You're blocking ads, which pay for BlenderNation. Read about other ways to support us.

Behind the Scenes: Cozy Kitchen



Hello, my name is Rabia and I live in Turkey. I am studying Visual Communication Design at Sakarya University. When I was a kid, cartoons always made me happy, so I made a decision to take part in an animation project that will make children happy! It is my goal to take part in such a project. I met 3D design in early 2020. Thanks to Blender and countless YouTube tutorials, I continue to improve myself in this area.

Inspiration and references

I wanted to design a cute and warm isometric room that you would always want to live in. In this project, I started researching to make it happen. I decided that one of the areas that made us happiest was the kitchen (at least eating makes me very happy). I got help from many images.


Before starting the project, I asked myself what kind of atmosphere I wanted. It had to be daylight and bright to create a warm atmosphere. For this, I cut out two window holes and let the light fill the room. I tried to arrange the order and details of the items as if someone was really living in this room. I wanted to add liveliness to the scene with the eggs in the pan, the tea set on the table, and the plates scattered around.

I tried to keep the models fairly simple for a cartoony style. So overall, most models emerged from basic meshes. I used a subdivision modifier to create a smooth look on most objects. I used the wireframe modifier for windows and some flower pots.

For the fabric under the sink, I used cloth simulation. I added a plane and subdivided it, then I applied a plane cloth simulation. I chose the vertices on the upper parts of the plane and made a group from the vertex group selection. I entered the shape section of the cloth simulation settings, and then I selected the vertex group, added a shape key, and reduced the vertices I had chosen. I added a keyframe when the value was 0, I moved the time bar a few frames and made a value 1, and such an image came out.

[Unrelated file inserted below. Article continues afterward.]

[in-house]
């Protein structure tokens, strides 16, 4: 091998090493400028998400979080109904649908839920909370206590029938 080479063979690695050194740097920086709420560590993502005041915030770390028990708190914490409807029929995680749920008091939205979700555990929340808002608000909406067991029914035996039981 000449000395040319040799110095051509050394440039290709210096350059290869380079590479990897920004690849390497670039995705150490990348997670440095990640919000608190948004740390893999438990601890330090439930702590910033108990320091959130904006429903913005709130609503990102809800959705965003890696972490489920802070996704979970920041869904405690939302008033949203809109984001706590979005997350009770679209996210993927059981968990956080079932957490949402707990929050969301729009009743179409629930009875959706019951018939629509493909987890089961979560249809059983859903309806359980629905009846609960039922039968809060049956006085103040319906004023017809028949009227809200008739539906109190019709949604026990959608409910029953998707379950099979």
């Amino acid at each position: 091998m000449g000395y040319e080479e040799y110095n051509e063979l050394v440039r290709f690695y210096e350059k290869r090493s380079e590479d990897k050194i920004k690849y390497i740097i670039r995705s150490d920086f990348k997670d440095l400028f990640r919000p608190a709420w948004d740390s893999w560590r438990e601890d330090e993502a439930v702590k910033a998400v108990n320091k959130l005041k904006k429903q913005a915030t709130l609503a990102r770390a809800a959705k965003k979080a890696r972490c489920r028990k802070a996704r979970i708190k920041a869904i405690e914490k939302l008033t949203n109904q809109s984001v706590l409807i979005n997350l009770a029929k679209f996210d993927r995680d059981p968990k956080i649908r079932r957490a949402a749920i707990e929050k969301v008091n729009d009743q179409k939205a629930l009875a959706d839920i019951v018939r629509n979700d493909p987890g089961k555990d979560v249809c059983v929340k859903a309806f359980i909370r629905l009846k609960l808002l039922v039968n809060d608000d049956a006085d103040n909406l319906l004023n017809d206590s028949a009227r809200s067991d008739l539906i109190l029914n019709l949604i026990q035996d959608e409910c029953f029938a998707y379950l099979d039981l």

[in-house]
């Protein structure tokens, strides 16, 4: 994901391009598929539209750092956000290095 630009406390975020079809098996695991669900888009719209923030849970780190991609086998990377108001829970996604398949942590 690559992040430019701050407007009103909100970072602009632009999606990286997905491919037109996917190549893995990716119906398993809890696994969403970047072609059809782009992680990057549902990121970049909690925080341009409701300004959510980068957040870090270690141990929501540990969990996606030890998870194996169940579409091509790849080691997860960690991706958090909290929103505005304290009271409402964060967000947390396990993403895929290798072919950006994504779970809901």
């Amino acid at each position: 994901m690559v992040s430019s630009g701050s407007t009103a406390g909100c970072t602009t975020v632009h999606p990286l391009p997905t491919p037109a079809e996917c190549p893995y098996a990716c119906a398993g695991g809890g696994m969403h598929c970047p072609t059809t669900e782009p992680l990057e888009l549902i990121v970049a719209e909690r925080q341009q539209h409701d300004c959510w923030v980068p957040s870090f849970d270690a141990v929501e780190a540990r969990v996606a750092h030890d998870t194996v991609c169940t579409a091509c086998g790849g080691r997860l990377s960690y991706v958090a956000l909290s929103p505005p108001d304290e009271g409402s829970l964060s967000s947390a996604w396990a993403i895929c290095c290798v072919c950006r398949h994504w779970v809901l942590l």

The part that was different from the other models in this project was the ivy. I made the ivy with a bezier curve. I created a shape by shaping the Bezier curve and wrapping it around the windows, then I converted the shaped Bezier curves to mesh. I modeled a leaf and added particle from particle properties to the bezier curve that I converted to mesh. I chose the leaf as the object from the particle render settings and the ivy appeared.


In general, I tried to use single-color materials in the models. I just used color ramp + gradient texture in the plants.


I used 5 area lights for lighting and point lights for bulbs. I created a cube and changed the material settings to principled volume for warmer air.


After all the modeling and lighting were finished, it was time for my favorite part. Render! For the background, I chose the color I wanted from the world section, entered the Cycles render settings, and selected high contrast from the color management, which made these colors clearer. I rendered with Cycles. The entire project was done with Blender. Render examples are below, hope you like them. :)

About the Author

Rabia Türkoğlu, Junior 3D Artist



About Author

Abby Crawford

I've been a part of the BlenderNation team since 2018, producing Behind the Scenes and Meet the Artist features that highlight Blender artists and their work.


Leave A Reply

To add a profile picture to your message, register your email address with To protect your email address, create an account on BlenderNation and log in when posting a message.